Like the magician Prospero in Shakespeare's The Tempest, the Prospero of "The Masque of the Red Death," tries to create an alternate reality. Prospero actually creates something like a work of art in that it is removed from the world. He walls himself and a thousand of his upper class friends into one of his abbeys in order to escape the red death. In effect, he is trying to escape mortality. Even though they hide in this seemingly impenetrable fortress, death finds them. This suggests that one of Poe's themes is that death is inescapable. The plot is based upon Prospero's attempts to escape death. So, the plot has everything to do with this theme.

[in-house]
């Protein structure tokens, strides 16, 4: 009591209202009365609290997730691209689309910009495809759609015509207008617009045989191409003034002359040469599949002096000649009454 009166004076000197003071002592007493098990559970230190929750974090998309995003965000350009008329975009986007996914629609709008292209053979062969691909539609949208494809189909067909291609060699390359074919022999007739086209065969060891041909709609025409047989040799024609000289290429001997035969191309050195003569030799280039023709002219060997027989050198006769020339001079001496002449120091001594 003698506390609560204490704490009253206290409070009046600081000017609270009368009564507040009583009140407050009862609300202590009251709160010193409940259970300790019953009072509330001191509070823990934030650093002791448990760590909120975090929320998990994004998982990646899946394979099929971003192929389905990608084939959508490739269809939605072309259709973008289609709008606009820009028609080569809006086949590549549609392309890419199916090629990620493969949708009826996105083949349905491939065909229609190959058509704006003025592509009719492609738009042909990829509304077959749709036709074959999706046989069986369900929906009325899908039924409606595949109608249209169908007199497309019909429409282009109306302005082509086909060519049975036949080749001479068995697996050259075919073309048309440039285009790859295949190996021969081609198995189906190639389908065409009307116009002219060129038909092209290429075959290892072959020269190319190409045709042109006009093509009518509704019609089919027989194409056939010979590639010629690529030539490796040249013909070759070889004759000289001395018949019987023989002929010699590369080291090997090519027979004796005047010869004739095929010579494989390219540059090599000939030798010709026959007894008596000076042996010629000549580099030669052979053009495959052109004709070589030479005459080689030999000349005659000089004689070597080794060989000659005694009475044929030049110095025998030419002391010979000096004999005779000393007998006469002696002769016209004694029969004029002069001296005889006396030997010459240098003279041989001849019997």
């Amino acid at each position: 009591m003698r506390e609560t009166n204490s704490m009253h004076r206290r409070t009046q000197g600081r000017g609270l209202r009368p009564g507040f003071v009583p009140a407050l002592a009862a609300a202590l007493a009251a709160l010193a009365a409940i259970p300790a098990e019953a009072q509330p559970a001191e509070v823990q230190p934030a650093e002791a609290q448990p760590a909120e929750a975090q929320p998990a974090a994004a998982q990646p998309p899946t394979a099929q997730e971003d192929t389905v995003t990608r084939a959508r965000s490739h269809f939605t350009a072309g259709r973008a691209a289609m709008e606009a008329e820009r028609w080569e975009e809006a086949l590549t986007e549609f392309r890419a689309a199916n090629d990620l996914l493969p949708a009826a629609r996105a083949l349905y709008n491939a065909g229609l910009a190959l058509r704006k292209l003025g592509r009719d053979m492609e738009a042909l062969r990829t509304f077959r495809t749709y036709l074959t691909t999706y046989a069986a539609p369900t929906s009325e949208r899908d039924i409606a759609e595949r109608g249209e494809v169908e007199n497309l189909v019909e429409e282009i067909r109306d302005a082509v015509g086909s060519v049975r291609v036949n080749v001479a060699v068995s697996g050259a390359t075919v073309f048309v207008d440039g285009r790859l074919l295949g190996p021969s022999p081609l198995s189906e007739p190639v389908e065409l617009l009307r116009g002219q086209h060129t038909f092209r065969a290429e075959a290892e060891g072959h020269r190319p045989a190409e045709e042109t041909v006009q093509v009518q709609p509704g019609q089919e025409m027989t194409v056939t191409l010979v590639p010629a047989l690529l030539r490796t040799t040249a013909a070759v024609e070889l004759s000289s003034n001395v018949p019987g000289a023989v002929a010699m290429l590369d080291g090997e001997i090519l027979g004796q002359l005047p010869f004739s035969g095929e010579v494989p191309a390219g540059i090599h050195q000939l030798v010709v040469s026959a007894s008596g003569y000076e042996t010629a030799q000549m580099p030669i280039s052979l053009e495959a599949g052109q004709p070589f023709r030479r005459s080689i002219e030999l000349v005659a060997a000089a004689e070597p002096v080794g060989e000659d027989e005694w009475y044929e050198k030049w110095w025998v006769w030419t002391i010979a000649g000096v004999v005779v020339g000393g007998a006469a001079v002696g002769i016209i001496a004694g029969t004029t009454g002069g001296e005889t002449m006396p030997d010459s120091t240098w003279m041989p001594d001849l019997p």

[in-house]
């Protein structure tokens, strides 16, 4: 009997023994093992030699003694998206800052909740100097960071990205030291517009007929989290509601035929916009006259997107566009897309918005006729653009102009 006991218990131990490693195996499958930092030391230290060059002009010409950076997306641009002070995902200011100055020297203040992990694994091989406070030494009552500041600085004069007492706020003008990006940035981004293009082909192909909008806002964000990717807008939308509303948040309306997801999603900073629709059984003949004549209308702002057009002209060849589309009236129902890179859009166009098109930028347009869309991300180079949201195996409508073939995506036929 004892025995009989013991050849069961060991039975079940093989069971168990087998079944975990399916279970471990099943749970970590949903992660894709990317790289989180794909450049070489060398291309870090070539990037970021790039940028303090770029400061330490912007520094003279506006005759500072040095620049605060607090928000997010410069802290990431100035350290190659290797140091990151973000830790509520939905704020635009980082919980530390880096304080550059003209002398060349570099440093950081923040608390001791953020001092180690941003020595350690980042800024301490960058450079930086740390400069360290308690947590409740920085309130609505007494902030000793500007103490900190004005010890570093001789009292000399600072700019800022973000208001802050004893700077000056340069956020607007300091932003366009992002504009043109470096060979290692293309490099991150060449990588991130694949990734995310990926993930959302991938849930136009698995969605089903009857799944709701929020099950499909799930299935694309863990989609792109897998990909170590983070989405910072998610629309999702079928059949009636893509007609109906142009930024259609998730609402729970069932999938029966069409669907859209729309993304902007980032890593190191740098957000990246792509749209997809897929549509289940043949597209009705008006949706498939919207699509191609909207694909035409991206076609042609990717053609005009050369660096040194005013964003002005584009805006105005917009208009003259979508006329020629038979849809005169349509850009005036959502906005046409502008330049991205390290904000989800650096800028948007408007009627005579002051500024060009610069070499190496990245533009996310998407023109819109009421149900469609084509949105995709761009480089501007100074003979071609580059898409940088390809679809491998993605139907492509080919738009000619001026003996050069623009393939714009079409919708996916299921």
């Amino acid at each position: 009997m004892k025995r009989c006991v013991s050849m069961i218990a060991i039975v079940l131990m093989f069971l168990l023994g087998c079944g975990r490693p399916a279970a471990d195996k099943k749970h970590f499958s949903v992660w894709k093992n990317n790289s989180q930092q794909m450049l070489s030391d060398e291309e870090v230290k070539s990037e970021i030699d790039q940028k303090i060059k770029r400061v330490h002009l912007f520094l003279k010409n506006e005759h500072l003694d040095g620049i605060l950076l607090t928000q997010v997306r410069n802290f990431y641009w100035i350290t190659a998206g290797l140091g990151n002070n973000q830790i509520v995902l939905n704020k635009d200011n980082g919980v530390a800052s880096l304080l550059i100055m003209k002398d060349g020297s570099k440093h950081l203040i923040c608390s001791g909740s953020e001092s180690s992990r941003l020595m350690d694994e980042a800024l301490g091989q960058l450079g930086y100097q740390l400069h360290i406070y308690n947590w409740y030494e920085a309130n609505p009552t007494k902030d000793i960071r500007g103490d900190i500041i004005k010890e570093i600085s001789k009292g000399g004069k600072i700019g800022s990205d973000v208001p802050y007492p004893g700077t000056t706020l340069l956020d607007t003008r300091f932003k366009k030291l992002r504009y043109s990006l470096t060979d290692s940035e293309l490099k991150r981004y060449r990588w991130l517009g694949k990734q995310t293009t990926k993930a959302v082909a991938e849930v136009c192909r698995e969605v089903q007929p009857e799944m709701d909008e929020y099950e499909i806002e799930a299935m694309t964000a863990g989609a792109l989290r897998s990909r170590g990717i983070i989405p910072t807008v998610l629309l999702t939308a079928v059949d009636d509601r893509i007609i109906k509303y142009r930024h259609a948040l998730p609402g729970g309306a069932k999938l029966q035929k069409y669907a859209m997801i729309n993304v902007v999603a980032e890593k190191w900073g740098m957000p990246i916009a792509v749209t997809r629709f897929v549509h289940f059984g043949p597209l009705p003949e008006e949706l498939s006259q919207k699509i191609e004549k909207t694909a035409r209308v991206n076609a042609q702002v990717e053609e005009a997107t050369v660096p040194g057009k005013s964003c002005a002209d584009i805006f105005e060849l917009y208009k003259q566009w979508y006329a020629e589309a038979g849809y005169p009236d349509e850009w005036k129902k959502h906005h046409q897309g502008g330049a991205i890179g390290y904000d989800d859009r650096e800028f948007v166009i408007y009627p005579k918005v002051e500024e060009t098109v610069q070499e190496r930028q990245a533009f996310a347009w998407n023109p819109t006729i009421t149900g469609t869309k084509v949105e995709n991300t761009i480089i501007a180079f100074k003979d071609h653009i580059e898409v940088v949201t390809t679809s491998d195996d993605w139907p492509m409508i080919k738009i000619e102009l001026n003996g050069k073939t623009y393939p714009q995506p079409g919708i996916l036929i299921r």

There is also a theme about social class. Prospero summons his upper class friends to survive the plague. Meanwhile, masses of people are dying outside his walls. But he and his guests sing, dance, and throw parties. They do not care for those suffering beyond the abbey walls. The issue that they are being immoral is clear. But this could also be seen as a social allegory. This is a criticism of any aristocratic, rich, or elite group who only look after their own interests and do not care for the suffering of the majority. Prospero and his guests represent these types of immoral characters. The fact that death does eventually get to them proves that death is inescapable. But in this political/social allegory, it also shows that the elite members of society are not safe from the realities of life, whether this would be death or the revolt of the people they rule over. Death breaking into the abbey could be interpreted (in this allegory) as the people taking down the rich or the state governments. Think of the French storming the Bastille in 1789, an event Poe would have knowledge of.